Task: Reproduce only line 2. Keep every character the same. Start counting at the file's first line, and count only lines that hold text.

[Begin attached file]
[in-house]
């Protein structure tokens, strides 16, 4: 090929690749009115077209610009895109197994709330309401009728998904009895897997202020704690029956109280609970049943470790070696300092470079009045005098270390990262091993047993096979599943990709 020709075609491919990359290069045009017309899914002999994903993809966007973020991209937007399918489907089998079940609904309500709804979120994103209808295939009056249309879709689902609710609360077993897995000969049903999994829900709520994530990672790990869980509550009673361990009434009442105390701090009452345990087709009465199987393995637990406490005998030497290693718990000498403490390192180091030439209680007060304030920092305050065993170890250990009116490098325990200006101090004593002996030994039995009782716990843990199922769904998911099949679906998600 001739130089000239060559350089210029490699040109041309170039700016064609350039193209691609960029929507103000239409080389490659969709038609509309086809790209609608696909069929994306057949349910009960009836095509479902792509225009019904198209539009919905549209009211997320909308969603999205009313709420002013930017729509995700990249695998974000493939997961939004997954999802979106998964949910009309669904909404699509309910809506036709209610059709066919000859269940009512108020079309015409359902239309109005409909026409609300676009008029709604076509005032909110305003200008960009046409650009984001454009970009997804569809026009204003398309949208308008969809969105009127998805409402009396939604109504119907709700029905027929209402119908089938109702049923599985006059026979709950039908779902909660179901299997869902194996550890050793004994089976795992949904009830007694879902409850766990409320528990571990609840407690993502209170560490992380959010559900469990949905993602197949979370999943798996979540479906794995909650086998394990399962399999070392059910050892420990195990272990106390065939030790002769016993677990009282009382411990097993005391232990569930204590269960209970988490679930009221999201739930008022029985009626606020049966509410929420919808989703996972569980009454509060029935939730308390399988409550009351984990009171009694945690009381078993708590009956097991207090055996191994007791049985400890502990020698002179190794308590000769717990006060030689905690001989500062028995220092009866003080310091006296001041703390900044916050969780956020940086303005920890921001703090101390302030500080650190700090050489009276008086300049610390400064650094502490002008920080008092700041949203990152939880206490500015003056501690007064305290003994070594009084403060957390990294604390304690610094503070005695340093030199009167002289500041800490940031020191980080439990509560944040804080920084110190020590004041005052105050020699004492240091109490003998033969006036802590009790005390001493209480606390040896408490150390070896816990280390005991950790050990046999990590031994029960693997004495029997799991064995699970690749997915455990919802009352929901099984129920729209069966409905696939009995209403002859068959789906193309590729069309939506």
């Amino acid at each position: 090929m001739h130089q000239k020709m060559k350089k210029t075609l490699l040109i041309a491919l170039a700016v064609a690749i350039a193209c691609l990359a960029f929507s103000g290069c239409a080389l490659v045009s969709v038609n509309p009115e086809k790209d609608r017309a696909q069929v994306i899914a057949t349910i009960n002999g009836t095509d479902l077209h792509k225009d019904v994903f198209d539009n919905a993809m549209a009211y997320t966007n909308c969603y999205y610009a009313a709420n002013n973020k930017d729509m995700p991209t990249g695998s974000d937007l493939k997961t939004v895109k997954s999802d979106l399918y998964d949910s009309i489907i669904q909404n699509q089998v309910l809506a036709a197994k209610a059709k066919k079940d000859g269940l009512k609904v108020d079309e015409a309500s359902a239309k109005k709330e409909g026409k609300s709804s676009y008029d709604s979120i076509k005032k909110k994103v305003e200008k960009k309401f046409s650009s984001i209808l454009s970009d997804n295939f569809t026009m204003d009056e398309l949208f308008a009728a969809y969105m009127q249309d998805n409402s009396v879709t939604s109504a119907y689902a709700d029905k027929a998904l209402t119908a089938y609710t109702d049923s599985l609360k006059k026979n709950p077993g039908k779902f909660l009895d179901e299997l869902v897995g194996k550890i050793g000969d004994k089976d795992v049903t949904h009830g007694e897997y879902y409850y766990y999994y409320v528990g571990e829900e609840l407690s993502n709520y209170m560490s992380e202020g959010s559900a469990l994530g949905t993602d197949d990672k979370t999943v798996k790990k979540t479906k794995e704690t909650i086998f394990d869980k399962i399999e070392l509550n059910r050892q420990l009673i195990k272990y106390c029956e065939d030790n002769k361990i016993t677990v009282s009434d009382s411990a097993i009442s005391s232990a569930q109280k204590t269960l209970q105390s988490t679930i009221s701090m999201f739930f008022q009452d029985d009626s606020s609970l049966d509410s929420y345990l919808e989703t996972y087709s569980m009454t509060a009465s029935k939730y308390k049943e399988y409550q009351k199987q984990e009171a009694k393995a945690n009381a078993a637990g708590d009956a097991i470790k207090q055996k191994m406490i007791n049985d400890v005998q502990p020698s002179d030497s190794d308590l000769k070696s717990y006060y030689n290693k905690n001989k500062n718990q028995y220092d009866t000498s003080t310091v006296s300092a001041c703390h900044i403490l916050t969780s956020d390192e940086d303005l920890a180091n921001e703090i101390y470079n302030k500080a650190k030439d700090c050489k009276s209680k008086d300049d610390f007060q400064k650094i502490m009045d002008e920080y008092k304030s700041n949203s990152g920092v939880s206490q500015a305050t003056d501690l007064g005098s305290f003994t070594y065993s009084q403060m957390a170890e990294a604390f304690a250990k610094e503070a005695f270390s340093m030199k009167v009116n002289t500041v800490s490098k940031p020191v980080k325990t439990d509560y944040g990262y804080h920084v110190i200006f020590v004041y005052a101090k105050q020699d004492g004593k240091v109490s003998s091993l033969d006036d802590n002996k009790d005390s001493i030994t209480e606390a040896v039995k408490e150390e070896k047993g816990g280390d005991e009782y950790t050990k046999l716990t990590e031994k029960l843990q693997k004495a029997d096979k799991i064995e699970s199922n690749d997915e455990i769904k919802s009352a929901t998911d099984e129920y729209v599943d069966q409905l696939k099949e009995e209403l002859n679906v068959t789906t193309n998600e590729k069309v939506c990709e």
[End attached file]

């Protein structure tokens, strides 16, 4: 090929690749009115077209610009895109197994709330309401009728998904009895897997202020704690029956109280609970049943470790070696300092470079009045005098270390990262091993047993096979599943990709 020709075609491919990359290069045009017309899914002999994903993809966007973020991209937007399918489907089998079940609904309500709804979120994103209808295939009056249309879709689902609710609360077993897995000969049903999994829900709520994530990672790990869980509550009673361990009434009442105390701090009452345990087709009465199987393995637990406490005998030497290693718990000498403490390192180091030439209680007060304030920092305050065993170890250990009116490098325990200006101090004593002996030994039995009782716990843990199922769904998911099949679906998600 001739130089000239060559350089210029490699040109041309170039700016064609350039193209691609960029929507103000239409080389490659969709038609509309086809790209609608696909069929994306057949349910009960009836095509479902792509225009019904198209539009919905549209009211997320909308969603999205009313709420002013930017729509995700990249695998974000493939997961939004997954999802979106998964949910009309669904909404699509309910809506036709209610059709066919000859269940009512108020079309015409359902239309109005409909026409609300676009008029709604076509005032909110305003200008960009046409650009984001454009970009997804569809026009204003398309949208308008969809969105009127998805409402009396939604109504119907709700029905027929209402119908089938109702049923599985006059026979709950039908779902909660179901299997869902194996550890050793004994089976795992949904009830007694879902409850766990409320528990571990609840407690993502209170560490992380959010559900469990949905993602197949979370999943798996979540479906794995909650086998394990399962399999070392059910050892420990195990272990106390065939030790002769016993677990009282009382411990097993005391232990569930204590269960209970988490679930009221999201739930008022029985009626606020049966509410929420919808989703996972569980009454509060029935939730308390399988409550009351984990009171009694945690009381078993708590009956097991207090055996191994007791049985400890502990020698002179190794308590000769717990006060030689905690001989500062028995220092009866003080310091006296001041703390900044916050969780956020940086303005920890921001703090101390302030500080650190700090050489009276008086300049610390400064650094502490002008920080008092700041949203990152939880206490500015003056501690007064305290003994070594009084403060957390990294604390304690610094503070005695340093030199009167002289500041800490940031020191980080439990509560944040804080920084110190020590004041005052105050020699004492240091109490003998033969006036802590009790005390001493209480606390040896408490150390070896816990280390005991950790050990046999990590031994029960693997004495029997799991064995699970690749997915455990919802009352929901099984129920729209069966409905696939009995209403002859068959789906193309590729069309939506």